Crime Mystery

Still Life – Louise Penny

23 December 2018
Still Life Book Cover Still Life
Louise Penny
May 1, 2007

Chief Inspector Armand Gamache of Canada's Sãuretâe du Quebec is called to Three Pines, a tiny hamlet south of Montreal, to investigate the suspicious hunting "accident" that claimed the life of Jane Neal, a local fixture in the village.


Still Life is the first book in the Chief Inspector Armand Gamache, of the Sûreté du Quebec, series. It is a great murder mystery that has a depth of possible suspects and expands to encapsulate human psychology and community dynamics. The number of characters and plot twists were really well balanced so the reader isn’t overwhelmed with complexity yet it’s extensive enough to keep our imagination wondering who the murderer is and what the motive might be.

The opening lines of the novel states. “Miss Jane Neal met her maker in the early morning mist of Thanksgiving Sunday. It was pretty much a surprise all around.” The surprise is, who could unexpectedly murder a well-loved elderly artist and ex-teacher, and why? Jane was killed with an arrow and we are treated to an informative overview of bows and arrows – which I found very interesting.

Throughout the story, I was drawn towards different suspects for quite legitimate reasons and I would say that if you guess the murderer early on, it will be as much luck as investigative deductions. To give equal credence to several possible murderers is a real craft in writing a whodunit and Louise Penny achieves that really well. It’s all about creating motive, opportunity and the capability to carry out the horrific act of murder. In the story, Oscar Wilde is quoted as saying that “Conscience and cowardice are the same things. What stops us from doing horrible things isn’t our conscience but the fear of getting caught.”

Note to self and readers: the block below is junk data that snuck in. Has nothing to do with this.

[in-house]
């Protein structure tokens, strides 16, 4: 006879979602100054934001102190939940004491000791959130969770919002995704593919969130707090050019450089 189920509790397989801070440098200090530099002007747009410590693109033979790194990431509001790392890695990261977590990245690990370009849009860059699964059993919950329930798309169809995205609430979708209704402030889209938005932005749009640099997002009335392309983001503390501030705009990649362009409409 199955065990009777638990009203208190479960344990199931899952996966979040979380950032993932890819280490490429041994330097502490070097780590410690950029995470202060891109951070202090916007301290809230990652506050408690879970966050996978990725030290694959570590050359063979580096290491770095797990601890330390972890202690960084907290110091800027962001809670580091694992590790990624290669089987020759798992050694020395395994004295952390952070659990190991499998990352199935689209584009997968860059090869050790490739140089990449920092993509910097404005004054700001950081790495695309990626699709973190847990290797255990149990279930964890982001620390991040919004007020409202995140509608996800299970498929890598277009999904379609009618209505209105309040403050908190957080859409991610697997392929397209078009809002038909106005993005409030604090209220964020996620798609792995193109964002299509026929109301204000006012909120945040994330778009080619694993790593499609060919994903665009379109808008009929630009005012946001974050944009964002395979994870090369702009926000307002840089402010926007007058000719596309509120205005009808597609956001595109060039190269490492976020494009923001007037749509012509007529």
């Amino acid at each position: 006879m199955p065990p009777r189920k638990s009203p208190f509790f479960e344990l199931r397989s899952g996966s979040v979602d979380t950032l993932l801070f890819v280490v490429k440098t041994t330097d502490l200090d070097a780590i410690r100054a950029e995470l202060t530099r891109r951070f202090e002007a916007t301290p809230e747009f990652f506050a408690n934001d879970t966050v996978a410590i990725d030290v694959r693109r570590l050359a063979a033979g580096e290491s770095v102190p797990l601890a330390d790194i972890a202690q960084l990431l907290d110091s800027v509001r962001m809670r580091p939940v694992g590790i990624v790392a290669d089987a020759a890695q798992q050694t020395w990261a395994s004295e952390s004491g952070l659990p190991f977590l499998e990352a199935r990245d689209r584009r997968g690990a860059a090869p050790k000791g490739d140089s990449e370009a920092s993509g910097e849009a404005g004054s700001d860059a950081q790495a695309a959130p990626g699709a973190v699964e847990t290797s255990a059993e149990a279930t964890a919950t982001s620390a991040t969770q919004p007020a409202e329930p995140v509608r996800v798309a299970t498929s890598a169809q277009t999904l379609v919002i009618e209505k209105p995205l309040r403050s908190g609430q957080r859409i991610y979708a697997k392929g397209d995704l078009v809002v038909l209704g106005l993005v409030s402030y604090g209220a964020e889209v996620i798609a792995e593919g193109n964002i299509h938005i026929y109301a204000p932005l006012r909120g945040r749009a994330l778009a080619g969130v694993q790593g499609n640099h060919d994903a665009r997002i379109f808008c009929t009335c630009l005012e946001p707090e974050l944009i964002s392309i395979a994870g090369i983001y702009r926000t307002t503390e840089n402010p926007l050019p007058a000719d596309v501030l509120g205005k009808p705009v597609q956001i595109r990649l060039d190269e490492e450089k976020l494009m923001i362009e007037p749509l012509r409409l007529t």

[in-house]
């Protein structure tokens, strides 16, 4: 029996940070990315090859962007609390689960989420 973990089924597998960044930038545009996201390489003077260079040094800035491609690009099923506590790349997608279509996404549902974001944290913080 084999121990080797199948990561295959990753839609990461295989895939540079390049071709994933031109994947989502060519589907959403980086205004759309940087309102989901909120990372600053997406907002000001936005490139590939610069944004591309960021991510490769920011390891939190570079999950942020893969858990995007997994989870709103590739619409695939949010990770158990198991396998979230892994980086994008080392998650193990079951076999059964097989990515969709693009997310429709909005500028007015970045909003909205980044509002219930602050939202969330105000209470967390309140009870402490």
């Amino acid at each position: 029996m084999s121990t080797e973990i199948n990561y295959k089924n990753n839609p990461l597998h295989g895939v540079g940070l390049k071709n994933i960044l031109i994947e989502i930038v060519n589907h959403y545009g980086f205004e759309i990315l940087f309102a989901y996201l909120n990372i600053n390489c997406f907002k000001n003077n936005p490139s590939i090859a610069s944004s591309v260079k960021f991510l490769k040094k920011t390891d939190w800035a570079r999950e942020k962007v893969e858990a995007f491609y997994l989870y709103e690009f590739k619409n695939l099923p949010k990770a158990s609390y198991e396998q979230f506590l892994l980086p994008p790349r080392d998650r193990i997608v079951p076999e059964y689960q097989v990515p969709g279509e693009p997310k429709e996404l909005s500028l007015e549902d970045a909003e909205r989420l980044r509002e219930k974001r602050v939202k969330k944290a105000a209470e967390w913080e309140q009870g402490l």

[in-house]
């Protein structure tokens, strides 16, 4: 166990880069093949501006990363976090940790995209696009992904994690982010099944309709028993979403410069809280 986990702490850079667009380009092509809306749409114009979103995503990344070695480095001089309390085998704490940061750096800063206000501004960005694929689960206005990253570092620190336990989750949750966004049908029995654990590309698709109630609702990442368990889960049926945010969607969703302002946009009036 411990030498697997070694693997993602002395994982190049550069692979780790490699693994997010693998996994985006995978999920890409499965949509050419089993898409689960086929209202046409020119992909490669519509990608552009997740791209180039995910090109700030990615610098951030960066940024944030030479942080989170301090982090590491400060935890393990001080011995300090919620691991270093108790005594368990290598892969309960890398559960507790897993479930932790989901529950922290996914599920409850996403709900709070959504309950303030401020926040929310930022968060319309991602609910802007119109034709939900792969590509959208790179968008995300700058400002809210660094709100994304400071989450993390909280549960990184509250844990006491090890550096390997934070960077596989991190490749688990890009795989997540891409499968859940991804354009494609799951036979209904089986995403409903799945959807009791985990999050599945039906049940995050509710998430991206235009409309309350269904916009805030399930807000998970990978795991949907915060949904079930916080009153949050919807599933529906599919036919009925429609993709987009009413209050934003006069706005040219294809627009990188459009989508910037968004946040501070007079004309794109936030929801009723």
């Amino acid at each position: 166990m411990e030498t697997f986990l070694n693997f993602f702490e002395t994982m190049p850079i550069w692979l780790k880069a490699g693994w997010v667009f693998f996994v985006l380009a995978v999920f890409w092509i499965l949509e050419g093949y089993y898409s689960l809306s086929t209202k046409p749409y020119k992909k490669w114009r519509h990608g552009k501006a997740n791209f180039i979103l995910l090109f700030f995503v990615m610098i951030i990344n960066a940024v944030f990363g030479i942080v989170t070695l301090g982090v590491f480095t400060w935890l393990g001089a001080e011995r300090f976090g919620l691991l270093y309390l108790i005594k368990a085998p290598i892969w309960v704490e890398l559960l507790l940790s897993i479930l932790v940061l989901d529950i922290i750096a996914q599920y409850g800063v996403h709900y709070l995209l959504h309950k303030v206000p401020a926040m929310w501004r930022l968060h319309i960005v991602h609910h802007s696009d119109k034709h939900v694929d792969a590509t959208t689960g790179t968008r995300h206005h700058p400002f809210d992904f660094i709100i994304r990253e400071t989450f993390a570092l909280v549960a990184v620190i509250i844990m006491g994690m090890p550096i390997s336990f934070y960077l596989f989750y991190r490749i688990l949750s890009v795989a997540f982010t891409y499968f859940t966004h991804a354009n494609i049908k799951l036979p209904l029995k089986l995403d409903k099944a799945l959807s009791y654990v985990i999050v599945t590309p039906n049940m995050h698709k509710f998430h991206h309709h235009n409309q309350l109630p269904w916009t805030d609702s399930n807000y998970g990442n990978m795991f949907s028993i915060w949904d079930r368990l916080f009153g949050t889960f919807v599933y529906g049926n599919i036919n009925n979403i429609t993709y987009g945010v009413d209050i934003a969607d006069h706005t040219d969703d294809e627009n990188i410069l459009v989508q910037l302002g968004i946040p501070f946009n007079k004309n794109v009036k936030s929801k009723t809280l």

Gamache has an engaging style that is really appealing, he listens, he observes, he has an analytical mind. He helps develop his team and has a fundamental desire to support new recruits and imparts wisdom in assessing a person’s character and principles, such as our ability to make choices.

“I watch. I’m very good at observing. Noticing things. And listening. Actively listening to what people are saying, their choice of words, their tone. What they aren’t saying. … It’s as simple and as complex as that. And as powerful. So when I’m observing, that’s what I’m watching for. The choices people make.”

He is also pragmatic and firm and will make tough choices when necessary. As a consequence, his team are extremely loyal and cohesive. Well, the established team members are!

This book is a highly crafted murder mystery that I highly recommend and managed to read it as part of my GR monthly group read. Thanks for nominating this book.

Peter Donnelly

Founder of The Reading Desk, supporting readers, authors, publishers and book industry. Top Reviewer on Amazon, Goodreads, and NetGalley

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